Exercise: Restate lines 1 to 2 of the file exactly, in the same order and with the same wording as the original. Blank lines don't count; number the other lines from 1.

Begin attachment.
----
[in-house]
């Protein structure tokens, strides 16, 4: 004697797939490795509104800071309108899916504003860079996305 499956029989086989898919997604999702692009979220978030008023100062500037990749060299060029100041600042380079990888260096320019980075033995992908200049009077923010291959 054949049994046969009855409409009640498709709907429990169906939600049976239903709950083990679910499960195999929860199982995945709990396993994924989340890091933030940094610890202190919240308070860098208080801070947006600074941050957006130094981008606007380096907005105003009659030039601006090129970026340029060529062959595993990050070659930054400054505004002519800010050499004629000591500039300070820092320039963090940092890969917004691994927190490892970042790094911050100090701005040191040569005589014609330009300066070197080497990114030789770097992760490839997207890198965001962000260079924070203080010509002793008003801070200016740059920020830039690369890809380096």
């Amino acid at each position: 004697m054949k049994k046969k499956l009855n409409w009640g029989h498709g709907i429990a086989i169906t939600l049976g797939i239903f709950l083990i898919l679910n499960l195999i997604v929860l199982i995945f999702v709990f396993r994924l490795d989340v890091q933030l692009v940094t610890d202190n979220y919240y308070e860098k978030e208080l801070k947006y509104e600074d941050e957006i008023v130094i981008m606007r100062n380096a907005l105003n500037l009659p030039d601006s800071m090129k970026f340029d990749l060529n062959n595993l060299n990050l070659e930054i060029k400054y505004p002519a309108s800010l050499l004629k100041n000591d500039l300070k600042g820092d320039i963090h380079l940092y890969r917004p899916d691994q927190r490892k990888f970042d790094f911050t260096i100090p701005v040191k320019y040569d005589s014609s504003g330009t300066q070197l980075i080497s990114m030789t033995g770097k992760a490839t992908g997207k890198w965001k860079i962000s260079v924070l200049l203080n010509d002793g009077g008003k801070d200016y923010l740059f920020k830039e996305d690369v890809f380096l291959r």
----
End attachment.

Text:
[in-house]
């Protein structure tokens, strides 16, 4: 004697797939490795509104800071309108899916504003860079996305 499956029989086989898919997604999702692009979220978030008023100062500037990749060299060029100041600042380079990888260096320019980075033995992908200049009077923010291959 054949049994046969009855409409009640498709709907429990169906939600049976239903709950083990679910499960195999929860199982995945709990396993994924989340890091933030940094610890202190919240308070860098208080801070947006600074941050957006130094981008606007380096907005105003009659030039601006090129970026340029060529062959595993990050070659930054400054505004002519800010050499004629000591500039300070820092320039963090940092890969917004691994927190490892970042790094911050100090701005040191040569005589014609330009300066070197080497990114030789770097992760490839997207890198965001962000260079924070203080010509002793008003801070200016740059920020830039690369890809380096």